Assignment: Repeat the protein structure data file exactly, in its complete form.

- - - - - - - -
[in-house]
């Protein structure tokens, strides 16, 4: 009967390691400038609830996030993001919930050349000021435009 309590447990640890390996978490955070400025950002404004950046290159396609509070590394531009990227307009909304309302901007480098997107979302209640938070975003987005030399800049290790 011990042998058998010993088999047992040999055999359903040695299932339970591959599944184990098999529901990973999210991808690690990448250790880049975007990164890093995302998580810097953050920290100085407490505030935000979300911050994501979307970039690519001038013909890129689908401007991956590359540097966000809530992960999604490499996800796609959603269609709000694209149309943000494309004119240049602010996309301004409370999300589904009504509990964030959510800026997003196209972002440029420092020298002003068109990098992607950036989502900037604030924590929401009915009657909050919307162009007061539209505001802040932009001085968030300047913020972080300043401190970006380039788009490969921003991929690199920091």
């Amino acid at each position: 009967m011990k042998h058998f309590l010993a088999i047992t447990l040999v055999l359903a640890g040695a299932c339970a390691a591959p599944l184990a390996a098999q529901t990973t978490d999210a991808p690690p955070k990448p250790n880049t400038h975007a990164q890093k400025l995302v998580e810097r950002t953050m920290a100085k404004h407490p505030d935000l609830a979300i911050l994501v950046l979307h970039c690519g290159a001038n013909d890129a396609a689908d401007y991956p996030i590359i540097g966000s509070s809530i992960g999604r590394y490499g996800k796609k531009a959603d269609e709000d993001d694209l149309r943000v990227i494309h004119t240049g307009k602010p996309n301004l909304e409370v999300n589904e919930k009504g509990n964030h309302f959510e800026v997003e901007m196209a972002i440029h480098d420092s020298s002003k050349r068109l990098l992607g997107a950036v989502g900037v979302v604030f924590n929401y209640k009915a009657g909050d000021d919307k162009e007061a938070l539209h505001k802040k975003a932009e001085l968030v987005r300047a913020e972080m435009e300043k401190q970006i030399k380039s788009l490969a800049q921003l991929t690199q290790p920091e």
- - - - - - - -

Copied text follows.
[in-house]
């Protein structure tokens, strides 16, 4: 009967390691400038609830996030993001919930050349000021435009 309590447990640890390996978490955070400025950002404004950046290159396609509070590394531009990227307009909304309302901007480098997107979302209640938070975003987005030399800049290790 011990042998058998010993088999047992040999055999359903040695299932339970591959599944184990098999529901990973999210991808690690990448250790880049975007990164890093995302998580810097953050920290100085407490505030935000979300911050994501979307970039690519001038013909890129689908401007991956590359540097966000809530992960999604490499996800796609959603269609709000694209149309943000494309004119240049602010996309301004409370999300589904009504509990964030959510800026997003196209972002440029420092020298002003068109990098992607950036989502900037604030924590929401009915009657909050919307162009007061539209505001802040932009001085968030300047913020972080300043401190970006380039788009490969921003991929690199920091």
């Amino acid at each position: 009967m011990k042998h058998f309590l010993a088999i047992t447990l040999v055999l359903a640890g040695a299932c339970a390691a591959p599944l184990a390996a098999q529901t990973t978490d999210a991808p690690p955070k990448p250790n880049t400038h975007a990164q890093k400025l995302v998580e810097r950002t953050m920290a100085k404004h407490p505030d935000l609830a979300i911050l994501v950046l979307h970039c690519g290159a001038n013909d890129a396609a689908d401007y991956p996030i590359i540097g966000s509070s809530i992960g999604r590394y490499g996800k796609k531009a959603d269609e709000d993001d694209l149309r943000v990227i494309h004119t240049g307009k602010p996309n301004l909304e409370v999300n589904e919930k009504g509990n964030h309302f959510e800026v997003e901007m196209a972002i440029h480098d420092s020298s002003k050349r068109l990098l992607g997107a950036v989502g900037v979302v604030f924590n929401y209640k009915a009657g909050d000021d919307k162009e007061a938070l539209h505001k802040k975003a932009e001085l968030v987005r300047a913020e972080m435009e300043k401190q970006i030399k380039s788009l490969a800049q921003l991929t690199q290790p920091e």